Mentions: However, a weak positive correlation between gene length and ts could be shown for early peak genes by Pearson correlation (all early peak genes: R = 0.10, p = 2.8e-11; known IEGs: R = 0.11, p = 1.2e-3; nucleotide binding genes: R = 0.11, p = 3.8e-5). Fig 3A and 3B contrast the density of gene length vs ts for known IEGs assigned to the early peak signature with the densities of early peak nucleotide binding genes. Known IEGs were typically shorter in length and had lower ts than nucleotide binding genes (combined data from all four datasets). Surprisingly, Fig 3A demonstrates that short IEGs ∼ 1-5Kb in length were activated with broad range of kinetics, from the lowest to the highest switch time ts. Thus the typically short length of IEGs will decrease the time required for their transcription, but IEGs are not necessarily induced with equally rapid kinetics. The time at which short IEGs reach their transcriptional peak was up to three hours after the stimulus suggesting their activation rates coordinate their expression with diverse processes and pathways: late-acting IEGs are not delayed due to gene length. Further, many early peak genes not known to be IEGs fell within the range of characteristics of known IEGs: length from 1.2Kb-240Kb, ts less than 210 min.

Bottom Line: Surprisingly, these data suggest that the earliest transcriptional responses often involve promoters generating non-coding RNAs, many of which are produced in advance of canonical protein-coding IEGs.Consistent with this, we find that the response of both protein-coding and non-coding RNA IEGs can be explained by their transcriptionally poised, permissive chromatin state prior to stimulation.Our computational statistical method is well suited to meta-analyses as there is no requirement for transcripts to pass thresholds for significant differential expression between time points, and it is agnostic to the number of time points per dataset.

View Article: PubMed Central - PubMed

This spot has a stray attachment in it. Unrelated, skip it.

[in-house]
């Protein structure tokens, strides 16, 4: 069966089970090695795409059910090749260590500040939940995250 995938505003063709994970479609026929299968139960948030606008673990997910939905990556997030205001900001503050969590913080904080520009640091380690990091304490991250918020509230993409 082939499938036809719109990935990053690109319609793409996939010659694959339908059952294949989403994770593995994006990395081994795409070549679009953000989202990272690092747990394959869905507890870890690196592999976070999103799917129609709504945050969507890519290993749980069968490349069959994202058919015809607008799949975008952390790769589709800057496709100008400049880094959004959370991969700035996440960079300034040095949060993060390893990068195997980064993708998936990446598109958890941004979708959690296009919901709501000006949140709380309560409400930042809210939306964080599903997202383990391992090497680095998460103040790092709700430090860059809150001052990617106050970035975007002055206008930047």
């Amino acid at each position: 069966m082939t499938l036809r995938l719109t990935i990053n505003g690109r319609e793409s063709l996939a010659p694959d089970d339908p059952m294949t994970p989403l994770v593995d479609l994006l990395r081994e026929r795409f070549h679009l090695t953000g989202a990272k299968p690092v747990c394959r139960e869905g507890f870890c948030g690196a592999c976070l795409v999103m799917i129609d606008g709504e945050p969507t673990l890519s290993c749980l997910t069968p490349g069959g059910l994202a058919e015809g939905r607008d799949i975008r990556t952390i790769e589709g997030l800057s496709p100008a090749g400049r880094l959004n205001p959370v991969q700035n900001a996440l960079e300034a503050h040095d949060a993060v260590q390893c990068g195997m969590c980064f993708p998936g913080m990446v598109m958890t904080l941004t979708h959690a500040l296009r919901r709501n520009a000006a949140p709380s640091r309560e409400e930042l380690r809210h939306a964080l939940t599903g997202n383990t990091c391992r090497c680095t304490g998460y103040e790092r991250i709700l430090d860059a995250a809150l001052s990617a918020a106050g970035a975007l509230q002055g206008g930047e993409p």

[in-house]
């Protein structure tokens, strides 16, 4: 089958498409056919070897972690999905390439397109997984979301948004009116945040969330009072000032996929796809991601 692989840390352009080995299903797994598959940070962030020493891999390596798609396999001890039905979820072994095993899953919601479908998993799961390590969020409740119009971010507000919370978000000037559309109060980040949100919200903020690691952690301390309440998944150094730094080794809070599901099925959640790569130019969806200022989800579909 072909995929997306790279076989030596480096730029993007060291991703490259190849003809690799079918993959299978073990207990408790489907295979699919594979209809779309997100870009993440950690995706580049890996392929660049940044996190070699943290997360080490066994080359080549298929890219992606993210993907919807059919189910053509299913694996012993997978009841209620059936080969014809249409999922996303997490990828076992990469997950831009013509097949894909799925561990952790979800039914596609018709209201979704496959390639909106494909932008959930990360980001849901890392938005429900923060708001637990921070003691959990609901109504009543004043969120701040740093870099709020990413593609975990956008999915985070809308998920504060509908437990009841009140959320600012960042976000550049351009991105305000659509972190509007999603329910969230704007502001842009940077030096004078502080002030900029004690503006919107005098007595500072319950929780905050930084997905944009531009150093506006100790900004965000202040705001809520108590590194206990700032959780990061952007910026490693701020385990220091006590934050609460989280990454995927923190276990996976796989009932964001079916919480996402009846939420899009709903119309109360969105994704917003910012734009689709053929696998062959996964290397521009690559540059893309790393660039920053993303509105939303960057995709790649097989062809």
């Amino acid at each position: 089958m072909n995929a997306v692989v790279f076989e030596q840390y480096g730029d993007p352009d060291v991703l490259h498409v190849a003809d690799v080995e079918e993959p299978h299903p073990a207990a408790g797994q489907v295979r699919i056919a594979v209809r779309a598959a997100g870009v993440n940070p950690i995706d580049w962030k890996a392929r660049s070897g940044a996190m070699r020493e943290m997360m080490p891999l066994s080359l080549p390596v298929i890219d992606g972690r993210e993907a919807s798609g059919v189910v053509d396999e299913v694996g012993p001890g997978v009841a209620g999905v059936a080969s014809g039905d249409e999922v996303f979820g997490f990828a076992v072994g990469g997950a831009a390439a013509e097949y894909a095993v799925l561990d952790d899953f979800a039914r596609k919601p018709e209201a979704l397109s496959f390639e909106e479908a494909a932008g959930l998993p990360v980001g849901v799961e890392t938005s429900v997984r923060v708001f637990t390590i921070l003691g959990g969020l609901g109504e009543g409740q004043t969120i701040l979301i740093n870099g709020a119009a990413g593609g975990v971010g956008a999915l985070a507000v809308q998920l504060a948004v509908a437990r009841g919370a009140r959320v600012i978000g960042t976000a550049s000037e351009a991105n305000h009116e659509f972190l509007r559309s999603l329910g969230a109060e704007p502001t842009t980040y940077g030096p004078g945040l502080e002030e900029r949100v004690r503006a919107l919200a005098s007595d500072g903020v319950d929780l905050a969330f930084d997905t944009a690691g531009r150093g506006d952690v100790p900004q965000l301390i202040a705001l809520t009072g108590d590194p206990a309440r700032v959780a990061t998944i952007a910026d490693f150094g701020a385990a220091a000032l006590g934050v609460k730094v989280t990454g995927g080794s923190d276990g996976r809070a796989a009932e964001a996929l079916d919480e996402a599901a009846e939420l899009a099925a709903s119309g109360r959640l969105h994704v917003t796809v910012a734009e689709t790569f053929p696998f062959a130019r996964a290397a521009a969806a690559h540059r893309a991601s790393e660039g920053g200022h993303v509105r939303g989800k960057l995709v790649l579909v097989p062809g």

Affiliation: MRC Institute of Genetics and Molecular Medicine, University of Edinburgh, Edinburgh, United Kingdom.

ABSTRACT
The immediate-early response mediates cell fate in response to a variety of extracellular stimuli and is dysregulated in many cancers. However, the specificity of the response across stimuli and cell types, and the roles of non-coding RNAs are not well understood. Using a large collection of densely-sampled time series expression data we have examined the induction of the immediate-early response in unparalleled detail, across cell types and stimuli. We exploit cap analysis of gene expression (CAGE) time series datasets to directly measure promoter activities over time. Using a novel analysis method for time series data we identify transcripts with expression patterns that closely resemble the dynamics of known immediate-early genes (IEGs) and this enables a comprehensive comparative study of these genes and their chromatin state. Surprisingly, these data suggest that the earliest transcriptional responses often involve promoters generating non-coding RNAs, many of which are produced in advance of canonical protein-coding IEGs. IEGs are known to be capable of induction without de novo protein synthesis. Consistent with this, we find that the response of both protein-coding and non-coding RNA IEGs can be explained by their transcriptionally poised, permissive chromatin state prior to stimulation. We also explore the function of non-coding RNAs in the attenuation of the immediate early response in a small RNA sequencing dataset matched to the CAGE data: We identify a novel set of microRNAs responsible for the attenuation of the IEG response in an estrogen receptor positive cancer cell line. Our computational statistical method is well suited to meta-analyses as there is no requirement for transcripts to pass thresholds for significant differential expression between time points, and it is agnostic to the number of time points per dataset.

No MeSH data available.


Related in: MedlinePlus